Atom is the modern and hackable text editor maintained by GitHub. It is completely open-source and offers everything you can think of to get out of a text editor. You can use it right out-of-the-box or you can customize and tune it just the way you want. And it has a ton of extensions and themes from the community up for grab.
Sublime Text is one of the most popular text editors. Though it is not free, it allows you to use the software for evaluation without any time limit. Sublime Text is a feature-rich and sophisticated piece of software. And of course, it has plugins and themes support.
Albert is inspired by Alfred (a productivity application for Mac, which is totally kickass by-the-way) and still in the development phase. Albert is fast, extensible and customizable. The goal is to “Access everything with virtually zero effort”. It integrates with your Linux distribution nicely and helps you to boost your productivity.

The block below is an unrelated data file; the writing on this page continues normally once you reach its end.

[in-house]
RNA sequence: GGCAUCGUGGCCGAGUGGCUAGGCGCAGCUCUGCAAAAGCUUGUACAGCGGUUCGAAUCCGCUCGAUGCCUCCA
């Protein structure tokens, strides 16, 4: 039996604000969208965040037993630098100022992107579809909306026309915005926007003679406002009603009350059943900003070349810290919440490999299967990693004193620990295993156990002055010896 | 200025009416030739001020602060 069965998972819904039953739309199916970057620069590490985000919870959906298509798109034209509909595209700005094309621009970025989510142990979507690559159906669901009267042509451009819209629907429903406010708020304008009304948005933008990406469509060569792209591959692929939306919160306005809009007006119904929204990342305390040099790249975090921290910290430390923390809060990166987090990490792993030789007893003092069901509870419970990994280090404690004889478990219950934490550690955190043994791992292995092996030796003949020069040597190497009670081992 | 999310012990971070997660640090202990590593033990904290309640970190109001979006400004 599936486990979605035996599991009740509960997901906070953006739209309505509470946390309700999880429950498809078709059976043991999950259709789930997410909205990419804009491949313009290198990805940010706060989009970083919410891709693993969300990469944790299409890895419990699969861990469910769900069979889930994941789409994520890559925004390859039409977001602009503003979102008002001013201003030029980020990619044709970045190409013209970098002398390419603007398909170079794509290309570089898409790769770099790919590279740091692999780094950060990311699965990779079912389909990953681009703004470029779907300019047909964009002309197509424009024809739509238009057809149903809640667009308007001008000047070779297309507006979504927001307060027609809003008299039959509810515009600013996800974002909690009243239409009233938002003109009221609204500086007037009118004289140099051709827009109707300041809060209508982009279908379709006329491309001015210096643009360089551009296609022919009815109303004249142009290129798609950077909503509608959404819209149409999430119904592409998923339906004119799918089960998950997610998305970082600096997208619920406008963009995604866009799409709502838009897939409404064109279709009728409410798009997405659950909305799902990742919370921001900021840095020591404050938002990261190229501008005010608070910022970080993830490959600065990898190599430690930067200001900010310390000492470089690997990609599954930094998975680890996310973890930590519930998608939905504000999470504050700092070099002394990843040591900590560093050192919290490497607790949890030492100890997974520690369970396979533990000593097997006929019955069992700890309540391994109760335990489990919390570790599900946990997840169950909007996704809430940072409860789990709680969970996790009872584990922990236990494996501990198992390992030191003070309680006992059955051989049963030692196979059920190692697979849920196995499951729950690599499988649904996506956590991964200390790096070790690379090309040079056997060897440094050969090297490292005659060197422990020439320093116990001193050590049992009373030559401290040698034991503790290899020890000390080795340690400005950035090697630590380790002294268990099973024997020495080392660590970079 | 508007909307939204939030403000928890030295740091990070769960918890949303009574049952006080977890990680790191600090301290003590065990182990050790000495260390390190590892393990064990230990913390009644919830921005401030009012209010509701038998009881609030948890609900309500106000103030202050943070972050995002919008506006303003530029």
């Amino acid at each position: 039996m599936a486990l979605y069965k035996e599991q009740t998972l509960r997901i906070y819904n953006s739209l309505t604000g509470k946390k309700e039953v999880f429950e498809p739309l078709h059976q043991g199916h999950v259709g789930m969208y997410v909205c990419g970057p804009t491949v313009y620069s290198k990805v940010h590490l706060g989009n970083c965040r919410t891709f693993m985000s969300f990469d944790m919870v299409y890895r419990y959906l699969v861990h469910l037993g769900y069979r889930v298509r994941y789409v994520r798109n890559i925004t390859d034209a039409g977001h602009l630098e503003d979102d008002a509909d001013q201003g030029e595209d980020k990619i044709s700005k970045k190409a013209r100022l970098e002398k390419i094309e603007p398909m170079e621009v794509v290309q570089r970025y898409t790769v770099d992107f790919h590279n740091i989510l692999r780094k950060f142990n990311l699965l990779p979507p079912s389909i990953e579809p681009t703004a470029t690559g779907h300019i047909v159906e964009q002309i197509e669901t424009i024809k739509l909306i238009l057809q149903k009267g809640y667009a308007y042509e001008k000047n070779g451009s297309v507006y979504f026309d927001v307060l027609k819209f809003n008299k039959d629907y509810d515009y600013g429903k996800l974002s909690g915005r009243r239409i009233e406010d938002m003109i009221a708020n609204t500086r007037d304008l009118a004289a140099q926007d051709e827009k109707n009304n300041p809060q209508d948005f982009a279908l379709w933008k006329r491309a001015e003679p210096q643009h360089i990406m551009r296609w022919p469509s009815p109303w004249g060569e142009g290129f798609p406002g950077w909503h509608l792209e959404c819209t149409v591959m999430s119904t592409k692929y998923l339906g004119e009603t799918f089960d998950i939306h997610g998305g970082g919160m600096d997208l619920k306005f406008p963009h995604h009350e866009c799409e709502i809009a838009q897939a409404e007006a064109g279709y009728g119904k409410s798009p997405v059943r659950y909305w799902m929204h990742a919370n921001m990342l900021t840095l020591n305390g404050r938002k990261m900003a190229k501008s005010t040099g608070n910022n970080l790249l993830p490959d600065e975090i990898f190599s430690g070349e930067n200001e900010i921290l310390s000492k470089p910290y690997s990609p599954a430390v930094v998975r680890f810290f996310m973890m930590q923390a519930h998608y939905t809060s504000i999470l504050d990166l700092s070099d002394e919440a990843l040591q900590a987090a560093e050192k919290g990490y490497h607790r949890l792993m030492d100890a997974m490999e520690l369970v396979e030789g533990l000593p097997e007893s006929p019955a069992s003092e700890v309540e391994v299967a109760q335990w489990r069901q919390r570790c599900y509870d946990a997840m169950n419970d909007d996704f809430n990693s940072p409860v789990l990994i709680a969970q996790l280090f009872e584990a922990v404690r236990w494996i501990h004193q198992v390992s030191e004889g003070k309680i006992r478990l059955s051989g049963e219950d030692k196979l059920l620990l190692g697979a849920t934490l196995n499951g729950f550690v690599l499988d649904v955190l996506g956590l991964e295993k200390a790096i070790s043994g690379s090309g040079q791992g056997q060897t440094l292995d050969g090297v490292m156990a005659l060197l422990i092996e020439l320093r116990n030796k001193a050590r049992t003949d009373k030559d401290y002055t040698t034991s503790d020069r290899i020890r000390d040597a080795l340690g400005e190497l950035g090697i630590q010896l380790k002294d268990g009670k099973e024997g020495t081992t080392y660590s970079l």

Synapse has been around for years. It’s a simple launcher that can search and run applications. It can also speed up various workflows like – controlling music, searching files, directories, bookmarks etc., running commands and such.
As Abhishek advised, we will keep this list of best Linux software updated with our readers’ (i.e. yours) feedback. So, what are your favorite must have Linux applications? Share with us and do suggest more categories of software to add to this list.